During cataract surgery, your eye's natural lens is removed and replaced with an intra-ocular lens (IOL). I will arrange for special investigations to work out what lens power to use. A standard monofocal lens will aim to give you great distance vision but it will mean that everything close up is blurry. You will require reading glasses for near vision such as reading and also for your intermediate vision, for example reading your tablet or computer. A multi-focal lens is designed to give you good near, intermediate and distance vision.
The technology is not perfect and it will not give you perfect distance and near vision but it should be pretty close. The vast majority of patients I have implanted with these lenses have found themselves independent of spectacles.
These lenses take the light energy and split it off into different focusing points. The brain gets two or three in focus images on the retina and it has to learn which one to notice and which to “see”. Once your brain adapts to the new way of seeing it will recognise what image it needs to use and ignore the other image(s).
Multifocal lenses deliver amazing results but they do have some compromises. They are not for everyone. We will need to decide together whether they are suitable for you once we assess your lifestyle, visual needs, clinical status and motivation for spectacle independence.
The AT Lisa (Zeiss) has multiple concentric rings to focus the light in different places. It looks a bit like the glass lens you see on a lighthouse light. The presence of those concentric rings cannot be completely problem free and glare is almost inevitable but thankfully tolerable in the vast majority of patients. Also because the energy of the light is split/reduced for each focal distance it means that if you have any problem with the macula (such as age related macular degeneration/wear and tear) this is not the lens for you.
This is a new lens from Zeiss which is described as an extended depth of focus lens (EDOF). Rather than splitting the light energy off into three distinct zones it blends the light energy over a greater depth of field. This gives you good distance and intermediate vision but near vision tends to be more of a struggle. This type of lens is ideal for those who want the benefit of a premium lens without the risk of visual side effects such as halos.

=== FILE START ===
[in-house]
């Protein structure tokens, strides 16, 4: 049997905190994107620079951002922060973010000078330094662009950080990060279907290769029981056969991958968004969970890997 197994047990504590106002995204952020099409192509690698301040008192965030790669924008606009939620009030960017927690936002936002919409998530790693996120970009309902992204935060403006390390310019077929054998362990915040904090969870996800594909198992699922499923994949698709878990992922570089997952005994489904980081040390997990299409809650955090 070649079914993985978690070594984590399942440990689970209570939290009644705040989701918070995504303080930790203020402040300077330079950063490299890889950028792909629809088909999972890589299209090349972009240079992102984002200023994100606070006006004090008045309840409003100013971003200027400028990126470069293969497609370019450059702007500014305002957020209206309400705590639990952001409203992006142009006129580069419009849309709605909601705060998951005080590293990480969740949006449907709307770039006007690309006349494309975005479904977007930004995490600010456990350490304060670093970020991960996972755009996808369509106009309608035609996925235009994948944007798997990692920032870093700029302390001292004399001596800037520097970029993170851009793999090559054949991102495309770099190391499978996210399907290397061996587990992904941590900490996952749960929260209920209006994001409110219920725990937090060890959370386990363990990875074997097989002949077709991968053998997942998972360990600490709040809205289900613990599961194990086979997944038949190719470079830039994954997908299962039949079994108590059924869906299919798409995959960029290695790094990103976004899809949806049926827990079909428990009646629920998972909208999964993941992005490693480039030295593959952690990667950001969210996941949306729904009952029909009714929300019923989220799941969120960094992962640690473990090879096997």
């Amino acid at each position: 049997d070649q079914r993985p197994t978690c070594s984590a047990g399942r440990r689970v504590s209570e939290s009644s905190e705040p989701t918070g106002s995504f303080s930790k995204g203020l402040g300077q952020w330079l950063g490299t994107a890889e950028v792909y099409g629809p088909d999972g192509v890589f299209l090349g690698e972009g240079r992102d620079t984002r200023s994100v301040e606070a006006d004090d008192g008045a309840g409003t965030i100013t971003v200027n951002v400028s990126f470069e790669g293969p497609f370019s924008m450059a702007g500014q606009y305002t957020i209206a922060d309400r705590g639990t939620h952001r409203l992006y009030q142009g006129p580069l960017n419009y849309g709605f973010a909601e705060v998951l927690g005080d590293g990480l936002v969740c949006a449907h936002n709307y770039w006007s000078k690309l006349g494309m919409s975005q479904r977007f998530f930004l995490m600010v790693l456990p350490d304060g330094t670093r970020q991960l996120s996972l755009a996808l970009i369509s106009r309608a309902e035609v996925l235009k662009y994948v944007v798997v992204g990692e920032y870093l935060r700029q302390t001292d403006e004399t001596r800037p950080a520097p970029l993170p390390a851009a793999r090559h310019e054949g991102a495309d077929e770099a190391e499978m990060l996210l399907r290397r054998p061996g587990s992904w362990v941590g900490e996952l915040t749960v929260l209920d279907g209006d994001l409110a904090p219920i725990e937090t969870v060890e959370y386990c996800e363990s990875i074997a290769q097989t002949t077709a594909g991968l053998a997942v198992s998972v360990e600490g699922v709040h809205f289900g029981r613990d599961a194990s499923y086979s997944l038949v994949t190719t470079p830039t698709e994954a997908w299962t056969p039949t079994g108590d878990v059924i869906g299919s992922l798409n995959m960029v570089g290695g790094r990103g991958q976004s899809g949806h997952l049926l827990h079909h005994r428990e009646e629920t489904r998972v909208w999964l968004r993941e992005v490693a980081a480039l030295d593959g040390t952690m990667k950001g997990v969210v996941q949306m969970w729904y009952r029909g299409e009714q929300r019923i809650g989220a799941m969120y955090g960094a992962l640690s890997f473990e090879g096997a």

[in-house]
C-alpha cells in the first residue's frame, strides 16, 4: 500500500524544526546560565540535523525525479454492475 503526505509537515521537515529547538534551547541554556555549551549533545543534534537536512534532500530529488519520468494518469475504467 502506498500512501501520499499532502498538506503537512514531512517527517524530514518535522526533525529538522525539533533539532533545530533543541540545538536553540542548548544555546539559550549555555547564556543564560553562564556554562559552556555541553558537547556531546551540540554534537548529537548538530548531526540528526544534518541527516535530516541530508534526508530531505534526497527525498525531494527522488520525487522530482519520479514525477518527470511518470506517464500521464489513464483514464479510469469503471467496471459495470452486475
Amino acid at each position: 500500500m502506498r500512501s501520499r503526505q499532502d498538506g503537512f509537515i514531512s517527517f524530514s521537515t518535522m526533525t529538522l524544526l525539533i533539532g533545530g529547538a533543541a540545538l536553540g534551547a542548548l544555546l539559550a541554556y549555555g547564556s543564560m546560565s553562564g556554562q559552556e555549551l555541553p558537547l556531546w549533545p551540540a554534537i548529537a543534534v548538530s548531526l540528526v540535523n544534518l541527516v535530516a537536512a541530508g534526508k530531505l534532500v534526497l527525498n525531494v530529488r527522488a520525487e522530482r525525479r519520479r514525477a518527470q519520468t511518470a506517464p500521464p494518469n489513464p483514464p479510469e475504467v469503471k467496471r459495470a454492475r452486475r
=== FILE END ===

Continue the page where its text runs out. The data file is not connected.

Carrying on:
The Oculentis MPlus is a different lens which acts like a bifocal in the eye. It directs the light energy to two different focusing points but because there are no concentric rings glare does not appear to be a major problem. Also less light energy is lost so there is less worry about future macular problems.
The brain also adapts to these lenses easier.
If you want perfection then these will not give it to you but they will give you good quality vision. If you want a compromise and get good near and distance vision with the potential of a few visual side effects which are usually not particularly troublesome then these lenses could be an option for you.
Particularly with multifocal IOLs, you must be prepared for the possibility of at least some visual distortions — particularly in the form of glare and halos around light sources at night. These distortions rarely stop you night driving but in some people they can be annoying. If night driving is vital for you (for example if you are a lorry or taxi driver) then I would not recommend a multifocal lens.
Other reasons you may be eliminated as a candidate for multifocal IOLs include: